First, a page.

OK, TLT Book Clubbers (and other interested readers) – grab your glass of wine (or cup of coffee, depending on the hour), pull up a comfy chair and let’s talk about the first of our two summer reads, Kristin Kimball’s The Dirty Life.
I’ll start off by mentioning that earlier this year I wrote a feature article for a glossy woman’s magazine about the sacrifice I made by abandoning my beloved New York City for my husband’s home town of Houston. Although that move was difficult for me, having now read about the dramatic, whole-life upheaval Kristin Kimball underwent after meeting her husband Mark, I have to admit that leaving the nation’s largest city to go to its fourth largest doesn’t seem like such a big deal anymore. 🙂
To recap the book: Kimball, a freelance travel writer, meets Mark after driving six hours from her New York City studio apartment to interview him for an article on organic farming. They soon become romantically involved and Mark convinces Kimball to start a farm with him in upstate New York, one which he hopes will produce all the food that families participating in their CSA would need in a year: milk, meat, eggs, fruits and vegetables, maple syrup, cheese and more. Mark is a highly principled (and at times maddening) person who tries as much as possible to avoid the never-ending cycle of consumption and waste that is modern American life. He’s never owned a car, television or radio, he loathes plastic, he wants to use horses instead of tractors on the farm, and, at the time Kimball meets him, he’s keeping a big ball of his own used dental floss in case it might be useful someday. (!) Kimball’s relationship with Mark is a “fiery” one, and the book documents the tumultuous year between their first meeting and their eventual marriage, while also chronicling Kimball’s transformation from East Village denizen to rural, organic farmer.
Kimball is a solidly good writer and I was gripped (and sometimes repelled) by her vivid descriptions of the everyday realities of farming life. (I won’t soon forget, for example, her graphic recounting of the birth of a calf.) Sure, I might buy my produce from a farmers’ market and even cultivate a relationship with the people behind the table, but that’s a far cry from really understanding the commitment and back-breaking labor that goes into producing the food we eat. Short of actually living and working on a farm, reading The Dirty Life is next best method to open the eyes of the complacent, clueless urbanite.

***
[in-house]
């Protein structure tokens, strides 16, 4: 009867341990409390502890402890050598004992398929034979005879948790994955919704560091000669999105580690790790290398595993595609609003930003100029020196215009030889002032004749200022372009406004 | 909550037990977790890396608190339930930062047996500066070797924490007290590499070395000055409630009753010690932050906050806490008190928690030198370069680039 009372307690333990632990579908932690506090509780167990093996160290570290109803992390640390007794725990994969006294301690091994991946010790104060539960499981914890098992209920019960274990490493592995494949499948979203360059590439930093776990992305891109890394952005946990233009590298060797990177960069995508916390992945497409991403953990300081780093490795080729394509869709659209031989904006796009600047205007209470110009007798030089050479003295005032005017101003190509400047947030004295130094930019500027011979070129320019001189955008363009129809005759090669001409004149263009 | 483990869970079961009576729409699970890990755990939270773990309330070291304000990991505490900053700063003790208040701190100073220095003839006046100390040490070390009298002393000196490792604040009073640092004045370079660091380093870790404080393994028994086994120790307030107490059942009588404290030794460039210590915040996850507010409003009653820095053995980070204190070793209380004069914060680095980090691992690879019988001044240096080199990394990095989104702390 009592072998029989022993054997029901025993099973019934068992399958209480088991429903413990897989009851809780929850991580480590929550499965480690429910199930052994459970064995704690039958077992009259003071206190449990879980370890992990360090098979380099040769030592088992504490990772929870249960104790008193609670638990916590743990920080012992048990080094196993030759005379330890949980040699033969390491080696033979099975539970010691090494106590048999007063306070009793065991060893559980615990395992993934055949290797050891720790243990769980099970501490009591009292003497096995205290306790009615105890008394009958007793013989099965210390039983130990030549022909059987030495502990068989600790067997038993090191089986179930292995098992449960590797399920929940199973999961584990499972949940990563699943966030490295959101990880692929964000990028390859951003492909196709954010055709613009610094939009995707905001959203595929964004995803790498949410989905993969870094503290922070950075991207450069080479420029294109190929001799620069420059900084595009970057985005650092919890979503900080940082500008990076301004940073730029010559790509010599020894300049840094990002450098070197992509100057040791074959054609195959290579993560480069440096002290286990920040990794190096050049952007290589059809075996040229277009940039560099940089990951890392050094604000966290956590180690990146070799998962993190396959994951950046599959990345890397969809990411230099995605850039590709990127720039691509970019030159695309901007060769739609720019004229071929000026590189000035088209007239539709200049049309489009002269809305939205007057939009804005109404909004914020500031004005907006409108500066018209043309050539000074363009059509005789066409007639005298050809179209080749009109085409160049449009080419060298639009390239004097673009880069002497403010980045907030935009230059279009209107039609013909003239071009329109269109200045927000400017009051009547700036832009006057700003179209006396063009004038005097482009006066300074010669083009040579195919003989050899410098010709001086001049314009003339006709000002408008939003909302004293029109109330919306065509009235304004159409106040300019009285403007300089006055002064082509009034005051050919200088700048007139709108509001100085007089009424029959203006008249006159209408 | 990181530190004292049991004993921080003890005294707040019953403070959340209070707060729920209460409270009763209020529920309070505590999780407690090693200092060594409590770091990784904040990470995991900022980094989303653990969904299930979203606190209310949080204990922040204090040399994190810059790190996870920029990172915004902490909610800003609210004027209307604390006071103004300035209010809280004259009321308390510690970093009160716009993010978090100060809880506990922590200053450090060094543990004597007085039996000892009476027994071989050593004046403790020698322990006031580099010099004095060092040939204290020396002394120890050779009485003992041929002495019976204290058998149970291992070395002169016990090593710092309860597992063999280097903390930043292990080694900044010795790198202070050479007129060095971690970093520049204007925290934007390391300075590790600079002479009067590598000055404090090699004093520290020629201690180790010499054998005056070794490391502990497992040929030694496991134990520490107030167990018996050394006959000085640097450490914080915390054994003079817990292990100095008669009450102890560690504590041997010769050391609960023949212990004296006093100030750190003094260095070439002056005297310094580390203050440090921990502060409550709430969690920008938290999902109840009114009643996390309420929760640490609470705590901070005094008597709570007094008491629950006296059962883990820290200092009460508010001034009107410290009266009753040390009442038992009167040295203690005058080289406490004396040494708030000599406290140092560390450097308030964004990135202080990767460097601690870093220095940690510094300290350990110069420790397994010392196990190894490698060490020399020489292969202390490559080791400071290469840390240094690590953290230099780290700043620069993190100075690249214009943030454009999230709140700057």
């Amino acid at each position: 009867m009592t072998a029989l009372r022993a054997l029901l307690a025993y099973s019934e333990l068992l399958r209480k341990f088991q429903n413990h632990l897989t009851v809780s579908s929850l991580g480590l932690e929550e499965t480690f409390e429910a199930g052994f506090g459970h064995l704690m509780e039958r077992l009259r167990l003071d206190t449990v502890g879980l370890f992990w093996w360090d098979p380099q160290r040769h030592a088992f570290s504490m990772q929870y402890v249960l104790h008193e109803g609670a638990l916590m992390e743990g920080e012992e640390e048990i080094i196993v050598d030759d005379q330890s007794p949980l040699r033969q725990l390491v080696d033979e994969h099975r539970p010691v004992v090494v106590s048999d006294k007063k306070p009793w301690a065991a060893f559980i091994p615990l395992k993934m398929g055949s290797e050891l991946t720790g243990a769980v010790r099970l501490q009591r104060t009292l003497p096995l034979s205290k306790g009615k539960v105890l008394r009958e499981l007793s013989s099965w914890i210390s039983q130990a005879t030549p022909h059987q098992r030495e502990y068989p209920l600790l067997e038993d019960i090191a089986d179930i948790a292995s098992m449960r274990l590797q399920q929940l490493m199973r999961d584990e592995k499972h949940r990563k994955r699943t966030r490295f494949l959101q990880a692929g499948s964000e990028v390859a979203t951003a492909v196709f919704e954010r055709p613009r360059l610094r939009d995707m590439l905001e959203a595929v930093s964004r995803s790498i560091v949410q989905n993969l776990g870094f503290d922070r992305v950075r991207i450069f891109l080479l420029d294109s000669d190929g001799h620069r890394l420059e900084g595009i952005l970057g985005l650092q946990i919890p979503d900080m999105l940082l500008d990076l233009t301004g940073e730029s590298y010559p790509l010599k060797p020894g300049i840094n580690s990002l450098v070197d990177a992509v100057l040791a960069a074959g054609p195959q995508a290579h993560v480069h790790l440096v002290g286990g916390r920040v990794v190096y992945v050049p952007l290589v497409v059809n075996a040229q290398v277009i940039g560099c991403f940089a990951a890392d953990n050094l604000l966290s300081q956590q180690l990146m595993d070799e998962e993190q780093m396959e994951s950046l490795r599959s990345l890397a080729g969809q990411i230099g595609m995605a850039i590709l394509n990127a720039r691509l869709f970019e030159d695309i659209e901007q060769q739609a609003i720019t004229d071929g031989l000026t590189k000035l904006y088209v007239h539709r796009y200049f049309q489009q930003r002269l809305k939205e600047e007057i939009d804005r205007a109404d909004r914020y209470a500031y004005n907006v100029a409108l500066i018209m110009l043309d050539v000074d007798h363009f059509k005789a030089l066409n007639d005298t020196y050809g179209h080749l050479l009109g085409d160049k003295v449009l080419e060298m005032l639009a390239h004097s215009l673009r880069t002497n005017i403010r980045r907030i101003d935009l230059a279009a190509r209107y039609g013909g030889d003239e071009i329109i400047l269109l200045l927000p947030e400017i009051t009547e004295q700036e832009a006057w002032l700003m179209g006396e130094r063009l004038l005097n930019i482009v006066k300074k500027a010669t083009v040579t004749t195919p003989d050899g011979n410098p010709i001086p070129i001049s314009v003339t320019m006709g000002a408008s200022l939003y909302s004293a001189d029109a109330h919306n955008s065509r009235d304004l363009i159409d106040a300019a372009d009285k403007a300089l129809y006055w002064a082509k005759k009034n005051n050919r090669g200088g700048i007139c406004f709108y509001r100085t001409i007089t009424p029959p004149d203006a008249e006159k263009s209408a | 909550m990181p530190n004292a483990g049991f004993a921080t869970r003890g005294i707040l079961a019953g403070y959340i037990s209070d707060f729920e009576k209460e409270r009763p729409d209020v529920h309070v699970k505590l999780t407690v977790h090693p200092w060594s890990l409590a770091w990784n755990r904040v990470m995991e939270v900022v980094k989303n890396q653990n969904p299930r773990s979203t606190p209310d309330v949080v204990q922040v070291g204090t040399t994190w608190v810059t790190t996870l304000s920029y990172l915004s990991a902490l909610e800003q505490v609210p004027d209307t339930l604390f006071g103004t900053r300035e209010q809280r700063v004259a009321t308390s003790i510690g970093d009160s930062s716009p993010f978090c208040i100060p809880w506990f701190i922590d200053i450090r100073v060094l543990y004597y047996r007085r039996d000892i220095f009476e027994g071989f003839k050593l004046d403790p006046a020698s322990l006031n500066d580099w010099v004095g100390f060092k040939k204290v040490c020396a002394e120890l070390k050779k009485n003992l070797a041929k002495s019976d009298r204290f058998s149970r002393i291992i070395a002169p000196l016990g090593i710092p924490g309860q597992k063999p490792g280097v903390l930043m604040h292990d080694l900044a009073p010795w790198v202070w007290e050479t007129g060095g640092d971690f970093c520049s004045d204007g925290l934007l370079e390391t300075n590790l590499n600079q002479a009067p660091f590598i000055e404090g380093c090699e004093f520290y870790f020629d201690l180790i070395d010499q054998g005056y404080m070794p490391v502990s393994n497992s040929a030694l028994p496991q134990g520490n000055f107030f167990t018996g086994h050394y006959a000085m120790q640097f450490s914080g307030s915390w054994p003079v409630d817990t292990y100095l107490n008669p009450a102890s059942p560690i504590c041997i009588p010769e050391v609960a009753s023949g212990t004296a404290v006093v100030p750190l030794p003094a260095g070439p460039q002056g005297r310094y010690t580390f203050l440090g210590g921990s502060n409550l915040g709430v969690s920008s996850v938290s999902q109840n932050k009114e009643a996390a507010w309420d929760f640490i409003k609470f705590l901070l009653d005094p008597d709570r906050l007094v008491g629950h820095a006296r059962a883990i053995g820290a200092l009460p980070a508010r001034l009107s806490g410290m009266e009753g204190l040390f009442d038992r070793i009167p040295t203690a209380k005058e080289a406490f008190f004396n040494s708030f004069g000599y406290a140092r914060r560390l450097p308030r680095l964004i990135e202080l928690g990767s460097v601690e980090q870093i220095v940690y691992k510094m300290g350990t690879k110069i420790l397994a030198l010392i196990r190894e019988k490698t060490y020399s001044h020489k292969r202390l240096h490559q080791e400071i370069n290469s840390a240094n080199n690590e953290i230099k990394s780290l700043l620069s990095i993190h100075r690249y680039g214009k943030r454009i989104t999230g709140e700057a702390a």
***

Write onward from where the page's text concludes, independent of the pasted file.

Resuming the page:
Kimball is also a candid memoirist and she doesn’t flinch in her self-examination. Here, for example, she berates herself for having been an intellectual snob in her prior life:
I had come to the farm with the unarticulated belief that concrete things were for dumb people and abstract things were for smart people. I thought the physical world – the trades – was the place you ended up if you weren’t bright or ambitious enough to handle a white collar job. Did I really think that a person with a genius for fixing engines, or for building, or for husbanding cows, was less brilliant than a person who writes ad copy or interprets the law? Apparently I did . . . .
The book has laugh-out-loud moments, like the disastrous first meeting between Kimball’s and Mark’s parents, or her lame attempt to build a pig-run under the amused eyes of a more experienced farmer. But The Dirty Life can also be quite touching, even heart-breaking, and there are passages that are downright lyrical, especially in the book’s lovely epilogue. Ultimately, it was Kimball’s musings about human relationships, as much as about farm life, that stayed with me after I’d finished the book. Here, for example, is Kimball on the eve of her wedding:
I wasn’t entirely sure I wanted to go through with it. What if everything that my mother was saying with her facial expressions was right? What was I signing up for? Poverty, unmitigated hard work, and a man whom, for all his good points, no reasonable person would describe as easy to be with. There was something else, too, and I don’t know why nobody talks about it. Marriage asks you to let go a big chunk of who you were before, and that loss must be grieved. A choice for something and someone is a choice against absolutely everything else, and that’s one big fat good-bye.
But maybe precisely because of that woman’s magazine article I’d written (which was about how couples cope when one partner gives up something important for the other), I often found myself wanting to hear more about Mark’s view of Kimball’s choice to leave the city. Kimball explains the decision by telling us that she discovered a surprising love for farming’s physical labor and that the farm — and Mark — gave her the sense of “home” for which she’d been longing. But even if the farm eventually became a shared vision, it has to be acknowledged that Mark was living out his lifelong dream while Kimball was initially just going along for the ride. She had the most to lose by agreeing to the plan and, given how uncompromising Mark can be (and his vocal disdain for so much of what characterized Kimball’s New York life), I sometimes wondered if he sufficiently honored and appreciated her choice to follow him.
But putting aside my role as armchair marriage counselor, you can tell I enjoyed The Dirty Life quite a lot. And now I get to hear what you thought about it. Let’s start talking about the book in the comments below. . . .
[And don’t forget: a week from today (August 31st) we’ll talk about Tomatoland, complete with a Q&A with Barry Estabrook, the book’s author!]
Join over 1,000 Lunch Tray fans and never miss another Lunch Tray post! Just “Like” TLT’s Facebook page or “Follow” on Twitter and you’ll also get bonus commentary, interesting kid-and-food links, discussion with other readers AND you’ll be showing TLT some love. ♥♥♥ So what are you waiting for?